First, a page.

New tools, old rules: Limit screen-based recreational media at home

August 6, 2018, American Heart Association
Credit: CC0 Public Domain

Screen time from computers, phones, tablet computers, video games, TV and other screen-based devices is associated with an increased amount of sedentary behavior in children and teens, according to a new scientific statement released by the American Heart Association and published in its journal Circulation.

Sedentary behaviors include sitting, reclining or laying down while awake—activities which exert little physical energy—and contribute to overweight and obesity in and teens.

American Heart Association scientific statements are developed by a panel of experts who review existing scientific literature and evidence to provide an overview of a topic related to cardiovascular disease or stroke. In this review, the writing group found that the available scientific literature is based almost entirely on self-reported screen time, with very few breaking down the type of or the context in which it is used, which means that the studies are not designed to prove cause and effect.

The writing group determined that over the last twenty years, TV viewing by children and adolescents has declined but the recreational use of other screen-based devices, such as smart phones, tablet computers and others has resulted in a net increase in screen time overall. Current estimates are that 8- to 18-year-olds spend more than 7 hours using screens daily.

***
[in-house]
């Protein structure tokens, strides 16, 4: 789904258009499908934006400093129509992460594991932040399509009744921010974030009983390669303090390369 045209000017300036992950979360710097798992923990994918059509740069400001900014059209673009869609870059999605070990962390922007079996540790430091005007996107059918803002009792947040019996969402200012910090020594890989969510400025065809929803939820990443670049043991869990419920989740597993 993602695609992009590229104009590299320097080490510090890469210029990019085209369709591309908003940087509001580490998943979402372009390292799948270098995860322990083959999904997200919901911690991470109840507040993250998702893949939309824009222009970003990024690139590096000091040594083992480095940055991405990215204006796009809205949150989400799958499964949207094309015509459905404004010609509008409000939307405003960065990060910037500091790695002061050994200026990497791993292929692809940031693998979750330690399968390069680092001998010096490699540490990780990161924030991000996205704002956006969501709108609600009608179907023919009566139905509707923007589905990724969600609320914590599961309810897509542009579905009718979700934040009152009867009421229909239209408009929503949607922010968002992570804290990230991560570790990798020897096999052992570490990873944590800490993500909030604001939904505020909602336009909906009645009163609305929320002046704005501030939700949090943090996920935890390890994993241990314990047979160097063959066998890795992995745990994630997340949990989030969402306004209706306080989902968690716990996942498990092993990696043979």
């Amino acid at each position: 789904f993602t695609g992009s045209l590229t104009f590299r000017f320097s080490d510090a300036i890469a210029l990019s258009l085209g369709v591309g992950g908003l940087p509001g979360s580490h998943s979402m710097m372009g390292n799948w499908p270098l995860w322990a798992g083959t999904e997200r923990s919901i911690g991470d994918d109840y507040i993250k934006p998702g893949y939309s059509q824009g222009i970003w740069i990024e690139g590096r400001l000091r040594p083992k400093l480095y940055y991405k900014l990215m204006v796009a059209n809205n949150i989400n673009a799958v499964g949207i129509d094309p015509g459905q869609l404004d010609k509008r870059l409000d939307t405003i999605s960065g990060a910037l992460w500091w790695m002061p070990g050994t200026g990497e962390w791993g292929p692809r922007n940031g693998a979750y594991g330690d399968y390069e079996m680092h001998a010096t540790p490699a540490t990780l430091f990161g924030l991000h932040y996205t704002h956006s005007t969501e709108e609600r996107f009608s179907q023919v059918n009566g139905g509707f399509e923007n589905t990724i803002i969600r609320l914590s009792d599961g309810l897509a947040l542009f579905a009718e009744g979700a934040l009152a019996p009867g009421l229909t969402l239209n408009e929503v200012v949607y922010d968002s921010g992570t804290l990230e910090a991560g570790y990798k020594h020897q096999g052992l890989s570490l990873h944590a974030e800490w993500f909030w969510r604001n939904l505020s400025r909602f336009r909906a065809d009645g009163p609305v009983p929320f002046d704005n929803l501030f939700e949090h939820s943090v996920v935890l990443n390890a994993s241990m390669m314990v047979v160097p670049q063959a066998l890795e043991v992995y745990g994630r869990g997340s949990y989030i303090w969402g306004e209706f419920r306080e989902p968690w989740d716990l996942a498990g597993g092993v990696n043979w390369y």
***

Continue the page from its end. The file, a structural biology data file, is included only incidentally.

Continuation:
"Still, the available evidence is not encouraging: overall screen time seems to be increasing—if portable devices are allowing for more mobility, this has not reduced overall sedentary time nor risk of obesity," according to Tracie A. Barnett, Ph.D., a researcher at the INRS-Institut Armand Frappier and Sainte-Justine University Hospital Research Center, in Montreal, Canada, and the chair of the writing group.

"Although the mechanisms linking screen time to obesity are not entirely clear, there are real concerns that screens influence eating behaviors, possibly because children 'tune out' and don't notice when they are full when eating in front of a screen. There is also evidence that screens are disrupting sleep quality, which can also increase the risk of obesity," Barnett said.

The message to parents and children is to take steps to limit screen time. "We want to reinforce the American Heart Association's long-standing recommendation for children and teens to get no more than 1-2 hours of recreational screen time daily. Given that most youth already far exceed these limits, it is especially important for parents to be vigilant about their child's screen time, including phones." Barnett said.

Recommended interventions to minimize screen time emphasize the importance of involving parents. Parents can help their children reduce screen time by setting a good example with their own screen use and by establishing regulations.

"Ideally, screen-based devices should not be in bedrooms, especially because some studies have found that having screen-based devices in the bedroom can affect sleep. Maximize face-to-face interactions and time outdoors," Barnett said. "In essence: Sit less; play more."

According to Barnett, more research is needed because the patterns of screen-based media use and their long-term effects on children and teens are not yet known. In addition, the authors report that not much is known about how to help youth be less sedentary and the appeal of screens is making this an even greater challenge. Future research should focus on how to achieve greater balance. Detailed information on the overall impact of today's sedentary pursuits—especially with respect to screen-based devices—is needed, Barnett said.